Saturday, July 15, 2006

Desperate Readers

"The world is a book, and those who do not travel read only one page." - Saint Augustine

My DD is participating it two reading programs this summer (and, really, why are they only in the summer? Is there some rule that kids can't read when they're in school? But I digress...), the Summer of Unfortunate Events through Barnes & Noble and the one our local library offers.

She reads like crazy anyway: when she wakes up, when she eats, when we're in the car, when I'm too busy to play, when she goes to bed.... but now, because she has blanks to fill in with books she's read, she's bananas about it. She's probably reading 5-6 hours a day.

She's beginning to have the same problem as I have -- running out of books to read. She has inherited the "speed reading" gene that I got from my mom. Reading a book a day, even when I'm busy, is not atypical. For me, it's just a matter of going to a different library or finding highly recommeded books to buy (and, folks, feel free to recommend some more!). My problem with finding reading material for her is the difference between her age and maturity level and the level at which she reads.

She's seven y.o. and reads at a fifth to sixth grade reading level. She has the heart and brain of a kindergartener, but is flying through chapter books. I have her reading the Redwall series right now, and thank heaven the books are long and the series is big. Still, she'll be finished with that in a few weeks. She's also read the Magic Treehouse series, Pony Pals series, Animal Ark series, Bobbsy Twins, Boxcar Kids, the Prydain Chronicles, Narnia and many more.

So, any of you out there have suggestions for reading material for her? I read The Hobbit in fourth grade, so I have that online for her. I have pulled out the Wrinkle in Time series, and have that in the queue as well.

See... I'm working at creating a reader for all you writers out there. In ten years or so, she'll be ready for your stuff. So, could you help me out now?


Tori Lennox said...

Has she read the books by Edward Eager? Those are fun. And I just finished reading a fun YA book she might like (it says age 12 and up on the cover flap). It's I'D TELL YOU I LOVE YOU, BUT THEN I'D HAVE TO KILL YOU by Ally Carter. It's about an exclusive girls' boarding school that's actually a school for spies. :) Some of Diana Wynne Jones's books are really good. She's VERY prolific, but some are a lot better than others, IMO. Diane Duane is good, too.

Your daughter sounds a lot like me when I was her age. :) I was mad my first day of first grade (back in the Dark Ages when you didn't learn to read until you went to school *g*) because they didn't teach me to read. *g*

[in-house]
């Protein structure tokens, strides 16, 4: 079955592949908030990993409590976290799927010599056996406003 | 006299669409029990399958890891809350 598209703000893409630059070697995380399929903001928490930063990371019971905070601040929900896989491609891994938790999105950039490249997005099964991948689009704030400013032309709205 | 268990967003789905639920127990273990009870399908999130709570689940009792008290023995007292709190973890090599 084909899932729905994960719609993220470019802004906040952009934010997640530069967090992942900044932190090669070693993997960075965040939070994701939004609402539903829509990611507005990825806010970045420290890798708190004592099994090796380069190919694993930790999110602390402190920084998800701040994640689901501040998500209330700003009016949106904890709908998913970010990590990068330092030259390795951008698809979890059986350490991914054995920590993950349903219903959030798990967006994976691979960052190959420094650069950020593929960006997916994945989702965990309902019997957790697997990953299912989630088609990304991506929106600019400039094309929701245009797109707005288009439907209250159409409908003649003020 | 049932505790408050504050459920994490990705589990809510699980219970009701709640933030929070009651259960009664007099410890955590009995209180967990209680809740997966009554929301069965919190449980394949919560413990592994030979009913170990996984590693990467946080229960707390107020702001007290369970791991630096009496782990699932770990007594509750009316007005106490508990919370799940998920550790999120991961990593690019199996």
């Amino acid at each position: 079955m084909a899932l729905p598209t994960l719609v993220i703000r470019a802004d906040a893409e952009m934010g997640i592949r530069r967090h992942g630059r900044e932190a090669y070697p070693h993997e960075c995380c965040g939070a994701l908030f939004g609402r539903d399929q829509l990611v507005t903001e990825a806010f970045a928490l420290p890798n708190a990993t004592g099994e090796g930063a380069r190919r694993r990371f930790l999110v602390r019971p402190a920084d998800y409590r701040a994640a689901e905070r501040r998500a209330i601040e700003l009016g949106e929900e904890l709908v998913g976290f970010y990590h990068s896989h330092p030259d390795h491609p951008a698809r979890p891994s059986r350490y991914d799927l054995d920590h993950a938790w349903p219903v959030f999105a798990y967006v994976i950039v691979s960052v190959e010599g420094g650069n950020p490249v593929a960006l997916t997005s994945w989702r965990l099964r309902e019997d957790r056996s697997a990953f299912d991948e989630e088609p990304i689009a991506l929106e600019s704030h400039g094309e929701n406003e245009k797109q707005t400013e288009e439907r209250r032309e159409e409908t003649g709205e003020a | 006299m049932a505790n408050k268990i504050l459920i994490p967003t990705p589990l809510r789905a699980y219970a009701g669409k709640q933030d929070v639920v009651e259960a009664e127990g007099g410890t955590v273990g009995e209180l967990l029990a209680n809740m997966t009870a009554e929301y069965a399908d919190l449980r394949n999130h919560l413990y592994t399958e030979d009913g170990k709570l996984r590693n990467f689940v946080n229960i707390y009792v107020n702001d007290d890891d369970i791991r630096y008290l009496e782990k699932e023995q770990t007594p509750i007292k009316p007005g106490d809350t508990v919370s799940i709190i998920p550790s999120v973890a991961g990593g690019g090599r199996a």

Charity said...

Has she tried the Secrets of Droon series? I'm not 100% sure how good it is. Andrew tried one and wasn't overwhelmed, but we have the opposite problem with him than you do. He liked the Magic Tree House series.

Would she read "boy" books like the Marvin Redpost series by Louis Sachar? Andrew also likes Phyllis Reynolds Naylor's boys-girls "battle" books (I think the first one is The Boys Start the War). They might be a touch old for her now, but keep them in mind for later.

We just got back from the library and Andrew has a mix of fiction and nonfiction. His topic du jour is tornados and storm chasers.

Marianne Arkins said...

Thanks for the suggestions! Tori, the Ally Carter book is way too advanced, but I plan on reading it. It sounds great!

Charity, I'll look into the Droon series -- to be honest, I've never heard of it. She doesn't care about boy or girl as long as it's good... so I can look into the others as well. I appreciate it. She finished TWO books yesterday! Yikes!

I've created a monster.

Tori Lennox said...

Oh!!! I just remembered a new series I discovered last time I was at the library. the CHARLIE BONE series by Jenny Nimmo. They're sort of like Harry Potter only less dark. I plan to grab the rest of them next time I'm at the library. (I got the first two this time around.)

Charity said...

Another thought: has she read the Betsy-Tacy books by Maud Hart Lovelace? I loved those (of course, I grew up in Maud's hometown).

They cover Betsy's life from five until her wedding, and since they all take place at the turn of the century and were written for girls, they're all very sweet. I know I read the high school ones very early on.

MaryF said...

She sounds like a teacher's dream!!